Archive for the ‘Math Humor’ Category

The Math and Logic of Yogi Berra

Sunday, May 1st, 2011

Math

  • You better cut the pizza in four pieces because I’m not hungry enough to eat six.
  • A nickel ain’t worth a dime anymore.
  • Baseball is ninety percent mental and the other half is physical.
  • Another variation: Ninety percent of this game is half mental.
  • Half the lies they tell about me aren’t true.
  • You have to give 100 percent in the first half of the game. If that isn’t enough, in the second half, you have to give what is left.

Logic

  • The future ain’t what it used to be.
  • I really didn’t say everything I said.
  • I usually take a two hour nap from one to four.
  • Never answer an anonymous letter.
  • In theory there is no difference between theory and practice. In practice there is.
  • Nobody goes there anymore. It’s too crowded.
  • On why NY lost the 1960 series to Pittsburgh: We made too many wrong mistakes.
  • It gets late early out here.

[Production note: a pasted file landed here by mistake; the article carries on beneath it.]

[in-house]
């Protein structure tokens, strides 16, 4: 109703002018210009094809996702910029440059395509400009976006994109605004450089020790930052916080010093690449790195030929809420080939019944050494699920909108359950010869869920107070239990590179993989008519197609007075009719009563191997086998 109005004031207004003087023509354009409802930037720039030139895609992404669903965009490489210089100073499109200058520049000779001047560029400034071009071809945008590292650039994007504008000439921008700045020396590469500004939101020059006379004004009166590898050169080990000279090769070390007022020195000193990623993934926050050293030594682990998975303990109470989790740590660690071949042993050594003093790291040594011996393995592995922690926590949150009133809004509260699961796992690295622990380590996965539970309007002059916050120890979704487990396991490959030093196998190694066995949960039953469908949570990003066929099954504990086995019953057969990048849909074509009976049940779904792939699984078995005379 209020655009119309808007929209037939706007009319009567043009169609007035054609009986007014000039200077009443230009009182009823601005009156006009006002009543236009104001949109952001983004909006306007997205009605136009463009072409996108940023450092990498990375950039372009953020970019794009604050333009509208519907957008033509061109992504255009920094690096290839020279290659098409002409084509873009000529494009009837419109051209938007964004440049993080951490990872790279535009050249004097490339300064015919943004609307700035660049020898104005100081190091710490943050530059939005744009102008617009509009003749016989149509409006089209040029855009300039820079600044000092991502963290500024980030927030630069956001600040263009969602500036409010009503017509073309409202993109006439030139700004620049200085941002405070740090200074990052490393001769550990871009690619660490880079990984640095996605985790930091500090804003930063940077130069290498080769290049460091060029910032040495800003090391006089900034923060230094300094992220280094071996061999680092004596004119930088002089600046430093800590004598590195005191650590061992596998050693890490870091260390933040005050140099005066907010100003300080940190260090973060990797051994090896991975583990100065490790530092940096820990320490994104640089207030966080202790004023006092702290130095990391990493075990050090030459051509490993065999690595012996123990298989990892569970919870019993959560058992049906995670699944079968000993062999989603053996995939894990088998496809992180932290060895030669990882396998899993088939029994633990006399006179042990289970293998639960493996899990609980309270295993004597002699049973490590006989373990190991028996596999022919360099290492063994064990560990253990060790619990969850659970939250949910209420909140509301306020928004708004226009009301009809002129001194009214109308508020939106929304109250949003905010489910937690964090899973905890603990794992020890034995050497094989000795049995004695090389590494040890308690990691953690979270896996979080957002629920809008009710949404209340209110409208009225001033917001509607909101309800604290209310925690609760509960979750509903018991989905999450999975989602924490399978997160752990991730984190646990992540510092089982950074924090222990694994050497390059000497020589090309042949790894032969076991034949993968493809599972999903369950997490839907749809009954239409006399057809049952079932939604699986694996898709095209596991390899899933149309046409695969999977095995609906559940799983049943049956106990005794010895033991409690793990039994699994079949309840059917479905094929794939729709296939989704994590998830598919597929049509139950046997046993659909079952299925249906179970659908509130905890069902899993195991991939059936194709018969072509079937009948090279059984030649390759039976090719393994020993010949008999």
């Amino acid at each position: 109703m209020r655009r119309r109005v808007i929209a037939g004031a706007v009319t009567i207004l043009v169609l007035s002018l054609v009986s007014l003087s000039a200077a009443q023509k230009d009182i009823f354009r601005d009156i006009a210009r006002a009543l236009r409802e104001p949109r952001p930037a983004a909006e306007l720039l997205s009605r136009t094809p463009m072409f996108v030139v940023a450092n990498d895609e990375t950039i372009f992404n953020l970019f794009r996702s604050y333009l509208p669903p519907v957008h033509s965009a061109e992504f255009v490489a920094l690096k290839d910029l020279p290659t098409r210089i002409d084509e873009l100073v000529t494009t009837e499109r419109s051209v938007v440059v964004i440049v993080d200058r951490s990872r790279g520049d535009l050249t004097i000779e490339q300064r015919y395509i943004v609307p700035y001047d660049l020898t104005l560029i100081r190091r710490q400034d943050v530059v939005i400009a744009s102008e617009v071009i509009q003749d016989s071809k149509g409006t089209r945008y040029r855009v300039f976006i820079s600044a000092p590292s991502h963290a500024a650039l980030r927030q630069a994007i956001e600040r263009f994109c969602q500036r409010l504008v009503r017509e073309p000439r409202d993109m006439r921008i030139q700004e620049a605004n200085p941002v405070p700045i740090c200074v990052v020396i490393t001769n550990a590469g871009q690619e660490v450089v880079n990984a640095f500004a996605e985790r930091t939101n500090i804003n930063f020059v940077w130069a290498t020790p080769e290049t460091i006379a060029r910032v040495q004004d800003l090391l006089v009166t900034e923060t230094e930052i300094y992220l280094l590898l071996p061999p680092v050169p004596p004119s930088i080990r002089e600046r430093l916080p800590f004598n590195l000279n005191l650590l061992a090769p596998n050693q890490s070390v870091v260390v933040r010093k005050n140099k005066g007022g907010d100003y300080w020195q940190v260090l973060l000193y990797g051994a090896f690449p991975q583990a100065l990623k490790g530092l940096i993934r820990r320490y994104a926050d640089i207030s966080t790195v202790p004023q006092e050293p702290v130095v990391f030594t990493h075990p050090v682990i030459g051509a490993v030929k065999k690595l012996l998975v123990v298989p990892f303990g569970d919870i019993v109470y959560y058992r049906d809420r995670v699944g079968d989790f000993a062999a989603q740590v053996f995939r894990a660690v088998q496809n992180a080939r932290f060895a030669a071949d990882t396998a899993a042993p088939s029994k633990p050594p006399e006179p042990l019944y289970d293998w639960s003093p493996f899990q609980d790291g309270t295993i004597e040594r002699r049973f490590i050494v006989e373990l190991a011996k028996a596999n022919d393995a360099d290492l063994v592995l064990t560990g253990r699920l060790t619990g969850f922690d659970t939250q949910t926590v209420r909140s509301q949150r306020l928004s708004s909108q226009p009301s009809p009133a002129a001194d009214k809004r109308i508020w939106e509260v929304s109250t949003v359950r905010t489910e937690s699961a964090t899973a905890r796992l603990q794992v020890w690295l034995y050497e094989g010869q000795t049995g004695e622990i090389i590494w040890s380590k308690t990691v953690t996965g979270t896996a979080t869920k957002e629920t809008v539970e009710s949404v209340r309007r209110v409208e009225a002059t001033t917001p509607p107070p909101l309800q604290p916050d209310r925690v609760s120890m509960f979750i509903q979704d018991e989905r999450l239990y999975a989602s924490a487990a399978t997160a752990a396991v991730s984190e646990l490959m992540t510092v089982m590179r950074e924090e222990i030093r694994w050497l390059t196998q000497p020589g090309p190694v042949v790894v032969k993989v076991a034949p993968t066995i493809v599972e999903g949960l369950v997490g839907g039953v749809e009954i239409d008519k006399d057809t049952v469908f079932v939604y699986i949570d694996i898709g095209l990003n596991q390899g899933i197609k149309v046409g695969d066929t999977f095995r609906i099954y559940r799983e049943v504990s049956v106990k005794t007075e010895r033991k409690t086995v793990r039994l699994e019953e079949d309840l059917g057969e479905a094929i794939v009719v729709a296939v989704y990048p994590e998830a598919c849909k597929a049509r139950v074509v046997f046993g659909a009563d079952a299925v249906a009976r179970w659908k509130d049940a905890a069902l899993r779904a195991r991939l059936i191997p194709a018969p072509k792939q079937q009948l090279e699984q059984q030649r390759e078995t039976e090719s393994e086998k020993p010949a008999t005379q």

• If you don’t know where you’re going, you’ll wind up somewhere else.
  • If I didn’t wake up I’d still be sleeping.
  • I always thought that record would stand until it was broken.
  • We have a good time together, even when we’re not together [talking about his wife Carmen].
  • Asked if first baseman Don Mattingly had exceeded expectations, Yogi said “I’d say he’s done more than that!”

[Various online sources, including YogiBerra.com’s Yogi-isms and Retrogalaxy.com’s Yogi-Berra]


Have You Conside that …? (Thinking differently)

Monday, April 25th, 2011


Fact: Most people have more than the average number of legs.

[Source: Joke #25, “31 Jokes for Nerds”, YouTube Video, posted by Vlogbrothers]

(This observation is correct for all  parts of the body.)

One One One and One One

Friday, October 22nd, 2010

One One One was one racehorse,
One One was one too.
One One One won one race,
One One won one too.

More Is Not Always…

Saturday, August 7th, 2010

Q: What’s worse than getting a flat tire?

A: Getting two flat tires.

Q: What’s worse than finding a worm in your apple?

A: Finding half a worm in your apple

When 15 > 25?

Wednesday, March 10th, 2010

A customer walked into our auto-parts store looking for a flat washer. “That’ll be 15 cents,” I said.

“Fifteen cents for a washer? Are you crazy?” he yelled. “I’ll drill a hole in a quarter and make my own.”

Jack Reeves